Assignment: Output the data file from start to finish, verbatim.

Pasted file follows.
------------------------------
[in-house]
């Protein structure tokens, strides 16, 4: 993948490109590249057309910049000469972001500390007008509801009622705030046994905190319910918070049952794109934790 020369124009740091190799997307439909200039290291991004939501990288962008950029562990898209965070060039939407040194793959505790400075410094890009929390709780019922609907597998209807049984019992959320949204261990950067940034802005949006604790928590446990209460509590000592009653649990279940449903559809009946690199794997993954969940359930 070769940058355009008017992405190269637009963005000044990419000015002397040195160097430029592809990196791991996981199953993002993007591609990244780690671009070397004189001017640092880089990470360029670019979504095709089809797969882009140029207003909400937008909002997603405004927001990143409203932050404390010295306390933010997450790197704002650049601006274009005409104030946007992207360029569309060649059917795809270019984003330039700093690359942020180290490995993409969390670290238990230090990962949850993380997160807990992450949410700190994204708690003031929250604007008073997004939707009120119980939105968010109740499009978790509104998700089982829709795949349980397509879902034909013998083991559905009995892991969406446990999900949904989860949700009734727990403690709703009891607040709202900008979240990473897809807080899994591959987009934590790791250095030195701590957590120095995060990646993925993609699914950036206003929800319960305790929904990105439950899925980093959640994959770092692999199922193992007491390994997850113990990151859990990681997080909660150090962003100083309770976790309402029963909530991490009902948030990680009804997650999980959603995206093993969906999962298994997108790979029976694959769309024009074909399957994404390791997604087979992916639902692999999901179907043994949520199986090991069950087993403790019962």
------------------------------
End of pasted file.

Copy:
[in-house]
């Protein structure tokens, strides 16, 4: 993948490109590249057309910049000469972001500390007008509801009622705030046994905190319910918070049952794109934790 020369124009740091190799997307439909200039290291991004939501990288962008950029562990898209965070060039939407040194793959505790400075410094890009929390709780019922609907597998209807049984019992959320949204261990950067940034802005949006604790928590446990209460509590000592009653649990279940449903559809009946690199794997993954969940359930 070769940058355009008017992405190269637009963005000044990419000015002397040195160097430029592809990196791991996981199953993002993007591609990244780690671009070397004189001017640092880089990470360029670019979504095709089809797969882009140029207003909400937008909002997603405004927001990143409203932050404390010295306390933010997450790197704002650049601006274009005409104030946007992207360029569309060649059917795809270019984003330039700093690359942020180290490995993409969390670290238990230090990962949850993380997160807990992450949410700190994204708690003031929250604007008073997004939707009120119980939105968010109740499009978790509104998700089982829709795949349980397509879902034909013998083991559905009995892991969406446990999900949904989860949700009734727990403690709703009891607040709202900008979240990473897809807080899994591959987009934590790791250095030195701590957590120095995060990646993925993609699914950036206003929800319960305790929904990105439950899925980093959640994959770092692999199922193992007491390994997850113990990151859990990681997080909660150090962003100083309770976790309402029963909530991490009902948030990680009804997650999980959603995206093993969906999962298994997108790979029976694959769309024009074909399957994404390791997604087979992916639902692999999901179907043994949520199986090991069950087993403790019962």